The second hottest planet in the Solar system, Mercury, actually does have water.
With surface temperatures of 800 degrees Fahrenheit (430 degrees Celsius) on the sunny side, and -280 °F (−173 °C) in the shade, you might think that water wouldn’t survive.
This is why NASA’s confirmation of water on Mercury is so intriguing. This may help scientists figure out how water is deposited on planets. The fact that the water was found in Prokofiev’s crater gives support to the theory that comet/asteroid impacts are responsible for water on the planets.
Although water was theorized to be on Mercury, it wasn’t until the Messenger probe started searching in 2011 to show that there are probably several billion metric tons of water ice near Mercury’s north pole.
So now the question is: How old is the water? The images indicate that Mercury’s polar ice deposits were either delivered to the planet recently or are regularly restored at the surface through an ongoing process. That will tell scientist a lot about planet formation and the capability of supporting life (as we know it).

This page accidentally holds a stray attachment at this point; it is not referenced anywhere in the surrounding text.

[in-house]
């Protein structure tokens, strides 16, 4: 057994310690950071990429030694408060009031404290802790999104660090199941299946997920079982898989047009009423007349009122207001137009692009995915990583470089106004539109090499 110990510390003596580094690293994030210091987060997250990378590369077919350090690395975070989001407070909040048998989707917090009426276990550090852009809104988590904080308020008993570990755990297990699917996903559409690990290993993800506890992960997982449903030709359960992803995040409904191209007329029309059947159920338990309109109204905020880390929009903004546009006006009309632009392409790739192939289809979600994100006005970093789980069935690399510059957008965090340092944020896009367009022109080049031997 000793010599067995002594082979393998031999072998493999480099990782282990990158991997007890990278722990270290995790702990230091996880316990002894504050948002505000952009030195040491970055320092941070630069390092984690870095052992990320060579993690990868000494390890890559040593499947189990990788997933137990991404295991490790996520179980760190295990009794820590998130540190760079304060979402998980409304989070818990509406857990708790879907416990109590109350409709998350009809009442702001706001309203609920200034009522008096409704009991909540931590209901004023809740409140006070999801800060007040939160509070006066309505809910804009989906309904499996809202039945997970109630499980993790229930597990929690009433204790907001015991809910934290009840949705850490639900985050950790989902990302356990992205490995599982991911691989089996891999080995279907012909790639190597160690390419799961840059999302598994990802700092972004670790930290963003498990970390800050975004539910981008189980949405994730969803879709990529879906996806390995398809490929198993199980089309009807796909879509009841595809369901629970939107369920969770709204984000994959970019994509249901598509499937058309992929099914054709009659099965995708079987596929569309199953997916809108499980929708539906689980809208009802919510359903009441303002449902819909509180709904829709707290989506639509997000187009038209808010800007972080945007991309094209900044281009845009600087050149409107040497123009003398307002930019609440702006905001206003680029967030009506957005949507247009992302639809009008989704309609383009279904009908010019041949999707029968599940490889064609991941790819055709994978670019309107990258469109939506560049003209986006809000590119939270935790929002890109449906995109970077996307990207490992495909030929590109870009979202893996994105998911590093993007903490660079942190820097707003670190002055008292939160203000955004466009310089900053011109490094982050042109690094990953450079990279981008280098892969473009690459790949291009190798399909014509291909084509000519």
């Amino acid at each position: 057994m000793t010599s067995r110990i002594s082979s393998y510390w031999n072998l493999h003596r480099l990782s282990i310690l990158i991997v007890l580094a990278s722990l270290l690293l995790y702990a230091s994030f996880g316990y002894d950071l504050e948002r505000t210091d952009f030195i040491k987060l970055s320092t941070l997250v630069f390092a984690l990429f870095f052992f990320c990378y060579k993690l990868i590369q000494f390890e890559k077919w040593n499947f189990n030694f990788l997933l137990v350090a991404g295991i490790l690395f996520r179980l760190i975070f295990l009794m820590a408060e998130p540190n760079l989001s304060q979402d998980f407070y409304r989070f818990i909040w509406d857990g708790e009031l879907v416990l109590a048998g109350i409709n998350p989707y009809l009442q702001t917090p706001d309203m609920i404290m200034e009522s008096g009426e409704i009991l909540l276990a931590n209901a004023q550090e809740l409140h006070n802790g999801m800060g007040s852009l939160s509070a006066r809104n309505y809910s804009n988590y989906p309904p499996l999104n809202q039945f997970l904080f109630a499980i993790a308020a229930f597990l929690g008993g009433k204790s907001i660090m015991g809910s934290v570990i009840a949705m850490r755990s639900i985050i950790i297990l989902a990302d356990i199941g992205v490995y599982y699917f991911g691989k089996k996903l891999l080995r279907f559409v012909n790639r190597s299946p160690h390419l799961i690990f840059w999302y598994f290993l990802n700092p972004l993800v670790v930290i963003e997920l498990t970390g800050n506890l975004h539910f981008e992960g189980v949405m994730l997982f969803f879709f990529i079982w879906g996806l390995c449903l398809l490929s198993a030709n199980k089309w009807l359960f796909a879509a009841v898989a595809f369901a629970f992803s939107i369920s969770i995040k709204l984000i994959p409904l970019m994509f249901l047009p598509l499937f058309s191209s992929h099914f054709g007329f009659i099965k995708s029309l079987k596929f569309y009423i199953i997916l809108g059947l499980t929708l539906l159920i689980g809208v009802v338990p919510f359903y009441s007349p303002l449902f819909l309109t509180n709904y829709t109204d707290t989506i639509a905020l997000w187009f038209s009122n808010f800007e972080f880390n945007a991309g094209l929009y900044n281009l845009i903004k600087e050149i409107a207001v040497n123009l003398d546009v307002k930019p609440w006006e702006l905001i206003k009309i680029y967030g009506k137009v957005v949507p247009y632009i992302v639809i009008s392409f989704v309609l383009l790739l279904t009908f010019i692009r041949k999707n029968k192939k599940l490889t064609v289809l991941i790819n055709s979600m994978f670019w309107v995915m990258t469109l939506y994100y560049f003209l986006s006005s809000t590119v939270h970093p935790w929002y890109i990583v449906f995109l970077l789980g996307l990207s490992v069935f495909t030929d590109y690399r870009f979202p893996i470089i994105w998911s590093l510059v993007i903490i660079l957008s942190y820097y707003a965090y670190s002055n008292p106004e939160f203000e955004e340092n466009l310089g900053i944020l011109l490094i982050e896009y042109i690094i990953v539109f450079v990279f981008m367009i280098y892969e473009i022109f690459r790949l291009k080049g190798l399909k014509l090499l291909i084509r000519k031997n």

– Ex astris, scientia –
I am and avid amateur astronomer and intellectual property attorney in Pasadena, California and I am a Rising Star as rated by Super Lawyers Magazine. As a former Chief Petty Officer in the U.S. Navy, I am a proud member of the Armed Service Committee of the Los Angeles County Bar Association working to aid all active duty and veterans in our communities. Connect with me on Google +